To review & develop understanding of key terms for P1B; to practice analyzing & evaluating texts.
Connection to Course Goals
Analyzing and evaluating the P1A articles helps students see the difference between agreeing or disagreeing with the content of a text and critically analyzing and evaluating it. Applying these key concepts - analysis and evaluation - prepares students to read the P1B articles critically in order to prepare their own analysis and evaluation of one of them.
Introduce Today’s Class and Review Key Terms (5-7 minutes)
You might begin by writing “analysis” and “evaluation” up on the board and asking students to recap how we used these terms on Friday. Remind students of your used car (or movie) example, and ask them if they noticed or thought of any other circumstances in which we use these critical thinking strategies in everyday life. You might have an example or two handy to help jump-start discussion (i.e. we use both analysis and evaluation when buying groceries, or a coach might use analysis and evaluation to come up with a game plan).
Transition: Develop a transition here.
Practice Analyzing the Effectiveness of a Text (20 minutes)
In groups, have students look at one of the texts they've read so far (they should have brought these to class) and analyze the effectiveness of the writing. Each group should use a different article (you decide which groups work with which article). The articles that are likely to work best are: Boyden, Wilson, Early and "New Orleans Blues". You might decide to just use these four.
Ask students to take notes on an overhead and present their findings. In addition to making observations/claims, they should support their ideas with textual evidence.
Things to look at in each article:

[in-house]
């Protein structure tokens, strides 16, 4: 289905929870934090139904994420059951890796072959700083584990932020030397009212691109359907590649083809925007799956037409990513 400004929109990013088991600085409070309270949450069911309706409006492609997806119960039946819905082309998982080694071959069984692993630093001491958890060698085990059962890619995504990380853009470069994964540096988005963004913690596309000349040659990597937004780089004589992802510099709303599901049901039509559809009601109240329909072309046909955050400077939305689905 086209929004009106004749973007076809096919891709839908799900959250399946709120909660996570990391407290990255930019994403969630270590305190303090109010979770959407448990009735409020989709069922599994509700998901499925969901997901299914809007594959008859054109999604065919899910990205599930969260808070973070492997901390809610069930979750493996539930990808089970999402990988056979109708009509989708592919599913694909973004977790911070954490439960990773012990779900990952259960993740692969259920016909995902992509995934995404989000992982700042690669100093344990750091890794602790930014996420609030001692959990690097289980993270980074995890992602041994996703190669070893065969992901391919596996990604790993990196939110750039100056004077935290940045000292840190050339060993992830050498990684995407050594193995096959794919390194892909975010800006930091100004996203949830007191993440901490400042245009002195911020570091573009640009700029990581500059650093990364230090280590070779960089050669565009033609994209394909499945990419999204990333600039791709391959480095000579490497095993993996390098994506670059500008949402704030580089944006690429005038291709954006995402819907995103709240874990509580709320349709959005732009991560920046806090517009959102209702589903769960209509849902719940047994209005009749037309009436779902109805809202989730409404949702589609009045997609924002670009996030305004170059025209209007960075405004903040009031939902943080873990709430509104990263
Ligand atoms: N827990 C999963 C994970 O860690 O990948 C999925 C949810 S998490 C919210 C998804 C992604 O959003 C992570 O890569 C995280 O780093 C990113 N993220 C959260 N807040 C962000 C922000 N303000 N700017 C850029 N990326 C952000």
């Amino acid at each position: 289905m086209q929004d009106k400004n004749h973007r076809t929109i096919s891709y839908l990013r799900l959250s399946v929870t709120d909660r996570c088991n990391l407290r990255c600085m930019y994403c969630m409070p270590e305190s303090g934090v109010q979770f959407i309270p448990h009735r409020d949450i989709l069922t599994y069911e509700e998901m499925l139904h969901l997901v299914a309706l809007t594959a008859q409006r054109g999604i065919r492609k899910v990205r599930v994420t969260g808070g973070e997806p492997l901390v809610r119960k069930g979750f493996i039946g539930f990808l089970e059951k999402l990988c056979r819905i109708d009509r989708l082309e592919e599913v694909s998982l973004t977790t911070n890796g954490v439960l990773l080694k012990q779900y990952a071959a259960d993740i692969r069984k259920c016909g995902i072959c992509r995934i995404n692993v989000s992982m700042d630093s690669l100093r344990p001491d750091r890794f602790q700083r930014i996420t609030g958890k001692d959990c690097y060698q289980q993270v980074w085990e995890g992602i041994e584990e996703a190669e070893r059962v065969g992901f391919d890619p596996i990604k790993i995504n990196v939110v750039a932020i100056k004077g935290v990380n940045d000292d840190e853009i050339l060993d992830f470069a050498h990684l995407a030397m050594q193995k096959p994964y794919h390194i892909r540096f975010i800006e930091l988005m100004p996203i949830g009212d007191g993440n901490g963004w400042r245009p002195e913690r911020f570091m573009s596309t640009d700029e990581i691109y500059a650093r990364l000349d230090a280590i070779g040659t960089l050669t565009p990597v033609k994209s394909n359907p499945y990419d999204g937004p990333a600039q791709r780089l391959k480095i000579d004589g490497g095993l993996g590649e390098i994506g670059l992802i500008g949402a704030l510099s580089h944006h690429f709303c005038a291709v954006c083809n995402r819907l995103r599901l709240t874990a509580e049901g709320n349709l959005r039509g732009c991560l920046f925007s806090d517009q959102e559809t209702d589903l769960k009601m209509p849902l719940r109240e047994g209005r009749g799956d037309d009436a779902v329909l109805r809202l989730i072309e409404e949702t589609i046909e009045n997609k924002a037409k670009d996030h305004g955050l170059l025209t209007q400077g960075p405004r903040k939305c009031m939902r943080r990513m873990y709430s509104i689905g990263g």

Who the author is writing to?
The author's purpose. Is it clear what the article seeks to accomplish? Could the author have made their purpose clearer?
The author's intentions or bias. Is the author's argument or purposes clouded or complicated by an outside experience or bias? Does the author's bias help or hurt the credibility of their argument?
The author's use of evidence. How well supported is the argument? Do you find the evidence credible and convincing? Why/why not? Does the article have enough support or does it make unsubstantiated claims?
The author's use of logic. How reasonable do the author's points seem? Are they addressing the issue in a straightforward and logical way, or are they using false logic to distract the reader from the topic at hand? Are there gaps in the logic - things the writer may have missed or intentionally left out?
The author's tone. Is it engaging or interesting? Is it offensive? Is it sarcastic or dramatic? Do you find the tone to be appropriate for their target audience?
Present Findings (15 minutes)
Each group should present their findings on an overhead. After each group has gone, you might mention that when writing an evaluative response, they only want to look at one or two aspects of the text (i.e. logic and evidence). Otherwise, the focus is stretched too thin and the paper reads more like a list than a response. So, unlike the previous activity where you asked them to consider the many ways in which a text was effective or ineffective, their response should only focus on a couple of ideas.
Conclude Class (3 minutes)
Write a conclusion for today’s class and remind students to check the Calendar for their homework.
Read the assigned articles. Note to GTAs: You will need to fill in the appropriate details in the next few lessons once you decide which set of articles you'd like to use for P1B.
Type a 1-page informal response to the following questions: Which of these articles do you find more convincing? Why specifically do you find it convincing? In what ways is it effective? Bring the articles and your response to class.